Recently, The Packer’s news editor Chris Koger received a news release from a restaurant in the UK announcing the menu for the “traditional American Thanksgiving” lunch it plans to offer on the holiday. Most of the items sounded pretty standard to us — turkey, cranberries, apple pie — but one dish caught us all by surprise: Brussels sprouts.
“Brussels sprouts?” we asked incredulously. “Where are those a traditional Thanksgiving food?”
Now, don’t get me wrong — I love Brussels sprouts. In fact, I keep a running tally of my favorite Brussels sprouts dishes at area restaurants, and the presence of sprouts on the menu can be a deciding factor in trying a new place.
So I’m decidedly pro-sprouts. I’ve just never seen them on the Thanksgiving table.
In England, however, Brussels sprouts are a holiday staple. According to a 2016 article in The Telegraph, British retailer Asda expected to sell 140 million Brussels sprouts in the two weeks leading up to Christmas.
That means that every person in the UK consumed an average of two sprouts that Christmas. In 2015, the South Yorkshire town of Barnsley was declared to be the Brussels sprouts capital of England, with UK retailer Morrisons estimating residents consumed 1.4 million sprouts that year — that’s an average of nearly six sprouts eaten by each of Barnsley’s 239,300 residents.
Americans aren’t slackers when it comes to Brussels sprouts, though.
Since 2015, the year The Packer first started tracking Brussels sprouts in its annual Fresh Trends consumer survey, about 20% to 22% of respondents have said they purchased the green vegetable in the past 12 months. The amount of sprouts they’re buying, however, has skyrocketed.
According to data from IRI/Fresh Look Marketing in The Packer’s Produce Market Guide, in 2015, 64.4 million pounds of Brussels sprouts were sold in the U.S. Fast-forward to 2018 and that number was 102.1 million pounds, with a slight average price increase of 21 cents per pound.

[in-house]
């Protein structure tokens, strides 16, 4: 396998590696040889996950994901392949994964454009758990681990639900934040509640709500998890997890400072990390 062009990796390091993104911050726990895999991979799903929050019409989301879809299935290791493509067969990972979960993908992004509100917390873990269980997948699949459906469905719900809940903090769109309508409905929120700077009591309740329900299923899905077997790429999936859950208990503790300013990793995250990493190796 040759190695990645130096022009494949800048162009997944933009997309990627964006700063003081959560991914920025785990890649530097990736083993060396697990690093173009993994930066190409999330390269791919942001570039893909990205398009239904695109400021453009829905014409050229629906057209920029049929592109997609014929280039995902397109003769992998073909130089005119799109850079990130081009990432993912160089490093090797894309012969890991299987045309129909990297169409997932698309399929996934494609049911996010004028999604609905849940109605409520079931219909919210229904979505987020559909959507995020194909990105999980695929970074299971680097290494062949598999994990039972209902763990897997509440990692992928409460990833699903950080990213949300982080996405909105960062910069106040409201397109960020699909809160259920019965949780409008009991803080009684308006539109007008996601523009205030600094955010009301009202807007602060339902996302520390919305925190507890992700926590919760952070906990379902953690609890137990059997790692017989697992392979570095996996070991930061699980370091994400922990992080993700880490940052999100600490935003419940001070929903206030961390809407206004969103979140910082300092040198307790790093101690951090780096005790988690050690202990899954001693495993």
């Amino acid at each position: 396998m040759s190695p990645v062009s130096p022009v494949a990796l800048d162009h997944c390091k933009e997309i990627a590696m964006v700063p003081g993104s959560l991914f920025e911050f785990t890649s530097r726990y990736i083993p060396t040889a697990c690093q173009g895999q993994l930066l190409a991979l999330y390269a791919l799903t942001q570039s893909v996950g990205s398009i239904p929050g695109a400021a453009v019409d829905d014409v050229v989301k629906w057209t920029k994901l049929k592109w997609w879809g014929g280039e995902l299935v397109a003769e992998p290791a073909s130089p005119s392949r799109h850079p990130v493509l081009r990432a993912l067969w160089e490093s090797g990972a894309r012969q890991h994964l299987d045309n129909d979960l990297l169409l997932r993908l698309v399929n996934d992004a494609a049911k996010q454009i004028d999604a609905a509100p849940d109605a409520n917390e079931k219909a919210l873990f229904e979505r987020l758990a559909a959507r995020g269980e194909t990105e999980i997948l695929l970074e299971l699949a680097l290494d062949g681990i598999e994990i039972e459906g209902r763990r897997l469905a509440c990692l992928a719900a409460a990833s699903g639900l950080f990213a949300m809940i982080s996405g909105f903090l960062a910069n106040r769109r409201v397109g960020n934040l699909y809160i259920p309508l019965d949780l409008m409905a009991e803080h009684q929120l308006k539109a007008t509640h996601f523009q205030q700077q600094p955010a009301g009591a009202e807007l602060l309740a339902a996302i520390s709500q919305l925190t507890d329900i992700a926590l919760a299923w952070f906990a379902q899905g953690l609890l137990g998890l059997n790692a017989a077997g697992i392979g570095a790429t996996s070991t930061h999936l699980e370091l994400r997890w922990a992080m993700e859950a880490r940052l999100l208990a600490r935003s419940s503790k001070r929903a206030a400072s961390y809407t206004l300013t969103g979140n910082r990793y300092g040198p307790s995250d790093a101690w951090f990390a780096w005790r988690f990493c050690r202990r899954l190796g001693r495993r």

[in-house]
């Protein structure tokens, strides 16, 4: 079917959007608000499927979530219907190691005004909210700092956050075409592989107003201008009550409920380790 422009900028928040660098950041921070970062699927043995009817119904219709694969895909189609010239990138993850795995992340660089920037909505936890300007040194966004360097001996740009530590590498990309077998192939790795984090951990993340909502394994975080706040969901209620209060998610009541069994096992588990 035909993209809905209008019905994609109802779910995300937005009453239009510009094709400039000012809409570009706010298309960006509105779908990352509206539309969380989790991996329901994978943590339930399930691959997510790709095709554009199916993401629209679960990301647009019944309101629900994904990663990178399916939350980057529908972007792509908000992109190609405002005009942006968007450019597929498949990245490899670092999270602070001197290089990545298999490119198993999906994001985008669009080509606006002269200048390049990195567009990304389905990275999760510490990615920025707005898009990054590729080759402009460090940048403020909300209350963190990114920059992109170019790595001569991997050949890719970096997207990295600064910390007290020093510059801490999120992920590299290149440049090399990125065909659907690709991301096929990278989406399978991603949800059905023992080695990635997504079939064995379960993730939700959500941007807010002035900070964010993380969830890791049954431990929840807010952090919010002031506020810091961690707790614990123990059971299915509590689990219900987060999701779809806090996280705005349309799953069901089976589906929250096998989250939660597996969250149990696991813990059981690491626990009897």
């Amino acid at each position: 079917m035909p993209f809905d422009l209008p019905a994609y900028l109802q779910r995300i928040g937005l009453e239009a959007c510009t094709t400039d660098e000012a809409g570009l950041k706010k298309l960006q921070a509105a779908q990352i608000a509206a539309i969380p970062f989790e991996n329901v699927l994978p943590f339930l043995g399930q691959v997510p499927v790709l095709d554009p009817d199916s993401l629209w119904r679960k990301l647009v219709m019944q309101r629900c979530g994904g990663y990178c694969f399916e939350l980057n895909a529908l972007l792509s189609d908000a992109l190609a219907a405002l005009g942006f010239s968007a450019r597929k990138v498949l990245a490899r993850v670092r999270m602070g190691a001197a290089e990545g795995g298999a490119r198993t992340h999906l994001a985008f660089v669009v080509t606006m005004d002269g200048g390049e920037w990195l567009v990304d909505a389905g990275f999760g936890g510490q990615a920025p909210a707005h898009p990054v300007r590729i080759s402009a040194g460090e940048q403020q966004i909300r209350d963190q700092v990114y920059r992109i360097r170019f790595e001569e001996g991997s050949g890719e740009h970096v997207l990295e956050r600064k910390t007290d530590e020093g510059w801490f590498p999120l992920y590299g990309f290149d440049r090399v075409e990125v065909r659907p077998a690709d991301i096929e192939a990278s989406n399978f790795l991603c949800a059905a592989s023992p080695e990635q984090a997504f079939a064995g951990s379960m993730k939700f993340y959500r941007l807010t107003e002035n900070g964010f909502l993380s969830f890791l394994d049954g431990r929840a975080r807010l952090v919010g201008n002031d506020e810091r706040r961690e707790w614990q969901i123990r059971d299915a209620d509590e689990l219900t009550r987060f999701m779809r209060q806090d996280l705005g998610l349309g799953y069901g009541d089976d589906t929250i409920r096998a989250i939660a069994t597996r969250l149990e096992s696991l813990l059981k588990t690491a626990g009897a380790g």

Retail sales went from nearly $191 million in 2015 to just over $324 million in 2018, and grew from 0.3% to 0.5% of total produce sales, according to the IRI/Fresh Look data.
Google Trends search results show a pretty steady U.S. interest in Brussels sprouts from 2015-2019, with searches for the vegetable nearly quadrupling around — surprise, surprise — Thanksgiving, with smaller spikes around Christmas. Google Trends isn’t reporting a similar spike so far this month, but that could be because Thanksgiving is at its latest this year.
Google Trends also shows that interest in Brussels sprouts is strongest in the Northeast and the Pacific Northwest and Alaska, which might explain why none of our Midwestern-born staff had grown up eating the vegetable at Thanksgiving.
But fear not, there’s hope for the sprouts on Midwest menus, too. In response to a question I posed on Facebook about what fruit or vegetable Thanksgiving sides people traditionally served, one friend (with six kids) replied: “For years we had candied carrots, peas & mushrooms, mashed potatoes and sweet potatoes. More recently the carrots and peas have become optional and Brussels sprouts have started to make appearances (because they’re awesome).”
I couldn’t agree more. Maybe Brussels sprouts will make it onto my Thanksgiving table after all.
Amelia Freidline is The Packer’s designer and copy chief. E-mail her at [email protected].